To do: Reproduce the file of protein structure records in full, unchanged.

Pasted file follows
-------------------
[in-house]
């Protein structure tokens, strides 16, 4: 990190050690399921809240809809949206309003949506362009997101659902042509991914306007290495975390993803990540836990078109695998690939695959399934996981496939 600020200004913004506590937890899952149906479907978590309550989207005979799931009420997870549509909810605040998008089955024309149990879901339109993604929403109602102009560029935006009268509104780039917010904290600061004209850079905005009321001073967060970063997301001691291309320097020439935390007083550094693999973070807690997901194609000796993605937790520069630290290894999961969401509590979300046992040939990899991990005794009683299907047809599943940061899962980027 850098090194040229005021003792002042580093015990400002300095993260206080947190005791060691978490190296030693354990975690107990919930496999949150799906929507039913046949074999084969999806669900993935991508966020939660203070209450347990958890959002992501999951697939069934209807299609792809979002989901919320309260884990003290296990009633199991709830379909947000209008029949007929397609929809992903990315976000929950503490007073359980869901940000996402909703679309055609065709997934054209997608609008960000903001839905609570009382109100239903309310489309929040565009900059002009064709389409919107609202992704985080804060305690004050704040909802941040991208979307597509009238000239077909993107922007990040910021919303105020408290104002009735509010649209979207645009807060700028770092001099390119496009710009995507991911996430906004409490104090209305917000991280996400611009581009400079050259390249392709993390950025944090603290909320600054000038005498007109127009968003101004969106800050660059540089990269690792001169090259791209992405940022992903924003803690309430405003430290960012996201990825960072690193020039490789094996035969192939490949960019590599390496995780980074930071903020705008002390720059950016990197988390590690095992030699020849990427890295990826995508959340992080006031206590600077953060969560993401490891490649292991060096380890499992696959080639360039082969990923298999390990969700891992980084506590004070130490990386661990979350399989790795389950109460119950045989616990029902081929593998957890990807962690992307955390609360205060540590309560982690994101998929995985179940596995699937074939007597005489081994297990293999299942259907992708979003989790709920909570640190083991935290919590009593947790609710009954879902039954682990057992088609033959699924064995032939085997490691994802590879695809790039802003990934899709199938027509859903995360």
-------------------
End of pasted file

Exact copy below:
[in-house]
């Protein structure tokens, strides 16, 4: 990190050690399921809240809809949206309003949506362009997101659902042509991914306007290495975390993803990540836990078109695998690939695959399934996981496939 600020200004913004506590937890899952149906479907978590309550989207005979799931009420997870549509909810605040998008089955024309149990879901339109993604929403109602102009560029935006009268509104780039917010904290600061004209850079905005009321001073967060970063997301001691291309320097020439935390007083550094693999973070807690997901194609000796993605937790520069630290290894999961969401509590979300046992040939990899991990005794009683299907047809599943940061899962980027 850098090194040229005021003792002042580093015990400002300095993260206080947190005791060691978490190296030693354990975690107990919930496999949150799906929507039913046949074999084969999806669900993935991508966020939660203070209450347990958890959002992501999951697939069934209807299609792809979002989901919320309260884990003290296990009633199991709830379909947000209008029949007929397609929809992903990315976000929950503490007073359980869901940000996402909703679309055609065709997934054209997608609008960000903001839905609570009382109100239903309310489309929040565009900059002009064709389409919107609202992704985080804060305690004050704040909802941040991208979307597509009238000239077909993107922007990040910021919303105020408290104002009735509010649209979207645009807060700028770092001099390119496009710009995507991911996430906004409490104090209305917000991280996400611009581009400079050259390249392709993390950025944090603290909320600054000038005498007109127009968003101004969106800050660059540089990269690792001169090259791209992405940022992903924003803690309430405003430290960012996201990825960072690193020039490789094996035969192939490949960019590599390496995780980074930071903020705008002390720059950016990197988390590690095992030699020849990427890295990826995508959340992080006031206590600077953060969560993401490891490649292991060096380890499992696959080639360039082969990923298999390990969700891992980084506590004070130490990386661990979350399989790795389950109460119950045989616990029902081929593998957890990807962690992307955390609360205060540590309560982690994101998929995985179940596995699937074939007597005489081994297990293999299942259907992708979003989790709920909570640190083991935290919590009593947790609710009954879902039954682990057992088609033959699924064995032939085997490691994802590879695809790039802003990934899709199938027509859903995360």